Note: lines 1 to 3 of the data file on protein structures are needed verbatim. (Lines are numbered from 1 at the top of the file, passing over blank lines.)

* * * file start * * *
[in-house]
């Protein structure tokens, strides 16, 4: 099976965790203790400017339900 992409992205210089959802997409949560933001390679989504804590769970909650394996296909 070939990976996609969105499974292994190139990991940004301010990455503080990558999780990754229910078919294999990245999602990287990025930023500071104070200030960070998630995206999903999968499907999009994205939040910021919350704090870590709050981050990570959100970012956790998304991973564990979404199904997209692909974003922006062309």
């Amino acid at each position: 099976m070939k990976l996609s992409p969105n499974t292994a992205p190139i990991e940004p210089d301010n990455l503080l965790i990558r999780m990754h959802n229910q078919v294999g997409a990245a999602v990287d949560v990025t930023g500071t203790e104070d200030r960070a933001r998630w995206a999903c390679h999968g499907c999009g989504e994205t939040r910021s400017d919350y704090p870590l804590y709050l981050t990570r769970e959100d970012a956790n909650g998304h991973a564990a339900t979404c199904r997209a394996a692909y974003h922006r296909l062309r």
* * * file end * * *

[in-house]
């Protein structure tokens, strides 16, 4: 099976965790203790400017339900 992409992205210089959802997409949560933001390679989504804590769970909650394996296909 070939990976996609969105499974292994190139990991940004301010990455503080990558999780990754229910078919294999990245999602990287990025930023500071104070200030960070998630995206999903999968499907999009994205939040910021919350704090870590709050981050990570959100970012956790998304991973564990979404199904997209692909974003922006062309």
């Amino acid at each position: 099976m070939k990976l996609s992409p969105n499974t292994a992205p190139i990991e940004p210089d301010n990455l503080l965790i990558r999780m990754h959802n229910q078919v294999g997409a990245a999602v990287d949560v990025t930023g500071t203790e104070d200030r960070a933001r998630w995206a999903c390679h999968g499907c999009g989504e994205t939040r910021s400017d919350y704090p870590l804590y709050l981050t990570r769970e959100d970012a956790n909650g998304h991973a564990a339900t979404c199904r997209a394996a692909y974003h922006r296909l062309r």